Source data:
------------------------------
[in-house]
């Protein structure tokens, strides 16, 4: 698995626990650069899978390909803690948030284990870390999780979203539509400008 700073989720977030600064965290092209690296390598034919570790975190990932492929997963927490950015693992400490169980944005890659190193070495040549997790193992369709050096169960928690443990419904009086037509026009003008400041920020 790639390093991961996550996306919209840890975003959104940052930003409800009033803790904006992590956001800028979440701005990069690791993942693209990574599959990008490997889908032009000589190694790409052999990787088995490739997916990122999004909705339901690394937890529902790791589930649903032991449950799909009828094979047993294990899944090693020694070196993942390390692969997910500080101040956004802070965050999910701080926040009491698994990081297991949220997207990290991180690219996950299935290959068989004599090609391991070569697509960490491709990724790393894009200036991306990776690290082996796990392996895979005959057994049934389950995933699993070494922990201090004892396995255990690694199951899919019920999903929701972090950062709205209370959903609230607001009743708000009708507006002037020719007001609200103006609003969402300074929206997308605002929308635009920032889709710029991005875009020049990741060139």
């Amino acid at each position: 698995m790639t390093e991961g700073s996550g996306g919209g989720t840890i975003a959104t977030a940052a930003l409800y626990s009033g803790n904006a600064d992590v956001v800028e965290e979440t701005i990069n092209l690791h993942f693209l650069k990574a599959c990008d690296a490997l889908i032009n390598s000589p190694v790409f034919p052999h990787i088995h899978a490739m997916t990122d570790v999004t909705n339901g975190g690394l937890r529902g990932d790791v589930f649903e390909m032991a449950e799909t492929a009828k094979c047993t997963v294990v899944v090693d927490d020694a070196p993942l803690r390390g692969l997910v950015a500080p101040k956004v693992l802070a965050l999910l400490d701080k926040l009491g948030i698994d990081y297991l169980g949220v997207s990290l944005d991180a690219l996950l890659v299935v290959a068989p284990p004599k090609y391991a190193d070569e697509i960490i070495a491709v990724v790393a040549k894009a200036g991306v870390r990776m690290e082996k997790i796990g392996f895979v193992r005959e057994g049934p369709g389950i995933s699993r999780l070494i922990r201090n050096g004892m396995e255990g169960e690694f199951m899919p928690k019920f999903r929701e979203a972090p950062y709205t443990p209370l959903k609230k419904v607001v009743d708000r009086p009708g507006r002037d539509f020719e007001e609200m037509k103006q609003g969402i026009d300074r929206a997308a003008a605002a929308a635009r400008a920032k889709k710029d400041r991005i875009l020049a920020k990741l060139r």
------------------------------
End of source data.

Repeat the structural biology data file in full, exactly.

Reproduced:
[in-house]
């Protein structure tokens, strides 16, 4: 698995626990650069899978390909803690948030284990870390999780979203539509400008 700073989720977030600064965290092209690296390598034919570790975190990932492929997963927490950015693992400490169980944005890659190193070495040549997790193992369709050096169960928690443990419904009086037509026009003008400041920020 790639390093991961996550996306919209840890975003959104940052930003409800009033803790904006992590956001800028979440701005990069690791993942693209990574599959990008490997889908032009000589190694790409052999990787088995490739997916990122999004909705339901690394937890529902790791589930649903032991449950799909009828094979047993294990899944090693020694070196993942390390692969997910500080101040956004802070965050999910701080926040009491698994990081297991949220997207990290991180690219996950299935290959068989004599090609391991070569697509960490491709990724790393894009200036991306990776690290082996796990392996895979005959057994049934389950995933699993070494922990201090004892396995255990690694199951899919019920999903929701972090950062709205209370959903609230607001009743708000009708507006002037020719007001609200103006609003969402300074929206997308605002929308635009920032889709710029991005875009020049990741060139």
């Amino acid at each position: 698995m790639t390093e991961g700073s996550g996306g919209g989720t840890i975003a959104t977030a940052a930003l409800y626990s009033g803790n904006a600064d992590v956001v800028e965290e979440t701005i990069n092209l690791h993942f693209l650069k990574a599959c990008d690296a490997l889908i032009n390598s000589p190694v790409f034919p052999h990787i088995h899978a490739m997916t990122d570790v999004t909705n339901g975190g690394l937890r529902g990932d790791v589930f649903e390909m032991a449950e799909t492929a009828k094979c047993t997963v294990v899944v090693d927490d020694a070196p993942l803690r390390g692969l997910v950015a500080p101040k956004v693992l802070a965050l999910l400490d701080k926040l009491g948030i698994d990081y297991l169980g949220v997207s990290l944005d991180a690219l996950l890659v299935v290959a068989p284990p004599k090609y391991a190193d070569e697509i960490i070495a491709v990724v790393a040549k894009a200036g991306v870390r990776m690290e082996k997790i796990g392996f895979v193992r005959e057994g049934p369709g389950i995933s699993r999780l070494i922990r201090n050096g004892m396995e255990g169960e690694f199951m899919p928690k019920f999903r929701e979203a972090p950062y709205t443990p209370l959903k609230k419904v607001v009743d708000r009086p009708g507006r002037d539509f020719e007001e609200m037509k103006q609003g969402i026009d300074r929206a997308a003008a605002a929308a635009r400008a920032k889709k710029d400041r991005i875009l020049a920020k990741l060139r």